• The Ducks were called for pass interference (Justin Hollins) because of the play action fake by Utah. It was a read-option pass that both Dye and Hollins bit on, each taking one step forward. This allowed Darren Carrington to sneak behind them in the slot in between the hash marks. Now, he didn’t make a catch on this particular play but it gave them a first down after the penalty and it opened Utah’s playbook for this area of the field.
  • As you know, Carrington finished his day with nine catches for 160 yards on a game-high 16 targets. Utah exploited the middle of the field, in between the hashmarks, routinely after this play occurred. When Dye and the UO defense were successful on plays, he was staying disciplined and not biting the play fakes.
  • A read option that Huntley took for himself to run, Dye read before he faked seemingly. It was incredible to see Dye head to the ‘B gap’ of the offense where Huntley eventually chose to run through. He wasn’t getting by Dye, as the sophomore undressed the play pre-snap. He’s been doing this all season.
  • On more than a few occasions, Dye rushed the QB on a delayed blitz. The sophomore continually illustrates his intelligence within the defensive concept. Not only does he understand the defense but he can quickly digest the play pre-snap, which helps him communicate with teammates. Even when he’s trailing the play, he has speed to catchup with the ball carrier, no matter their size or strength.
  • It was impressive on a play that Dye faked the edge blitz. When he did so, Huntley dashed the opposite direction down the sideline. He had a 15-yard head start on Dye, but somehow the MLB tracked him down some 35 yards down field just short of the goal line. He continually exhibits the effort and skill it takes to play on Sunday’s.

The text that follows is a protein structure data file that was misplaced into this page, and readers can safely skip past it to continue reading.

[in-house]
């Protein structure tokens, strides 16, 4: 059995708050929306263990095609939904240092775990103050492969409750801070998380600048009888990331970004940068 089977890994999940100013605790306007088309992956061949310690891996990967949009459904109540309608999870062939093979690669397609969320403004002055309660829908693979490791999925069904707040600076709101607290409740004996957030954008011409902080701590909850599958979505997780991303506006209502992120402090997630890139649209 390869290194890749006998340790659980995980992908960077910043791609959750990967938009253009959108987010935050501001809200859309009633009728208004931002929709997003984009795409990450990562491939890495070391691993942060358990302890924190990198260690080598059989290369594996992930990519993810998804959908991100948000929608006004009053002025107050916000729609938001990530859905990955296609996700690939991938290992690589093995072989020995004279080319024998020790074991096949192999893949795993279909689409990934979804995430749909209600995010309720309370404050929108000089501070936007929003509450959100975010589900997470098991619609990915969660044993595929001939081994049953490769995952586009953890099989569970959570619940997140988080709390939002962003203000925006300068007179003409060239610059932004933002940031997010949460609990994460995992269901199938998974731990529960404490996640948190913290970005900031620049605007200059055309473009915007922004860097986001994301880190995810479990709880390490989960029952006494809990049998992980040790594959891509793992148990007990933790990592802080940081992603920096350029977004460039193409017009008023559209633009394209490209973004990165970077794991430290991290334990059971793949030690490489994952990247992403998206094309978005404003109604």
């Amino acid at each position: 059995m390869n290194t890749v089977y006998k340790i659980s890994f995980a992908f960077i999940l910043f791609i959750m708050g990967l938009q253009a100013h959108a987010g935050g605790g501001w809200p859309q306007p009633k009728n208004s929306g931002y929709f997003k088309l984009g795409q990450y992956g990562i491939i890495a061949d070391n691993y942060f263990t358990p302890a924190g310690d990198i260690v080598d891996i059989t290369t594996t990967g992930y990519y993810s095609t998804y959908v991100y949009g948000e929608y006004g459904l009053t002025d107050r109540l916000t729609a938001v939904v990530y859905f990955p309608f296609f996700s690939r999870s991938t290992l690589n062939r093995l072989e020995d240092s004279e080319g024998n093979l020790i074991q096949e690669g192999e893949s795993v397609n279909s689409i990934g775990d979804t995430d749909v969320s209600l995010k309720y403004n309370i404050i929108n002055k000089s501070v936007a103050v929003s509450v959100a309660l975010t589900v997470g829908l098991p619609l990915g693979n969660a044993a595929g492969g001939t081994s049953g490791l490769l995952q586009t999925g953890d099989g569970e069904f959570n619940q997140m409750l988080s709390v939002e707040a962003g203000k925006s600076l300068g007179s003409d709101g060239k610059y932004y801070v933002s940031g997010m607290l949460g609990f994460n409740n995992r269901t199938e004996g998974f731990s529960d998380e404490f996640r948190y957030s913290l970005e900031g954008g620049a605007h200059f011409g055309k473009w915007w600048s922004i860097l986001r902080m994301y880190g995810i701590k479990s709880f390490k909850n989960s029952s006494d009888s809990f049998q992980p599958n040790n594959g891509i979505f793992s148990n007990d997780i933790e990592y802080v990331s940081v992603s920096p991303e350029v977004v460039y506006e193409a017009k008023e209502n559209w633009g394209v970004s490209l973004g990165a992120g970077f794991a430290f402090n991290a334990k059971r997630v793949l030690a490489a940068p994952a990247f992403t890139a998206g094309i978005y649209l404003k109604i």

• Not only did Dye prevent the touchdown on the previous play, but on the very next play he nearly intercepted a pass and took it the distance (99 yards). Yet, he broke up the pass in one-on-one coverage at the goal line. You can’t ask for much more from your best defender with no help behind him.
  • The goal line stand continued when Dye wrapped up the ball carrier on third down. So, he stopped the TD on one play, then prevented scores on the next two of three plays and forced a desperate fourth down attempt. The Ducks almost escaped 1st and Goal from the 1-yard line but this was the possession that the Utah offensive lineman came down with the weirdest catch of the season. The ball apparently touched the turf when he was on his back in the end zone, but the score stood. Regardless, Dye was in the middle of every play on the possession. Regardless of the fact that Utah scored, this drive embodied how dominant and controlling Dye was in this game.
  • Overall, Dye tied for a game-high 11 tackles (5 solo) with Utah’s strong safety Chase Hansen. No. 35 for Oregon registered 2.5 TFL and one pass deflection in another stellar effort. When he stays balanced and disciplined this defense is scary, especially vs the run. This was one of his best games of the season, adding to his impressive ‘17 resume.

The Ducks (5-4, 2-4) head to Seattle this weekend for a rematch against No. 12 Washington (7-1, 4-1). Nobody needs a reminder of what happened last year in Eugene. Kickoff is slated for 7:00 p.m. PT on Saturday from Husky Stadium via FS1.

Stay tuned, if you want to; Twitter @TheQuackFiend Gram @eugene_levys_eyebrows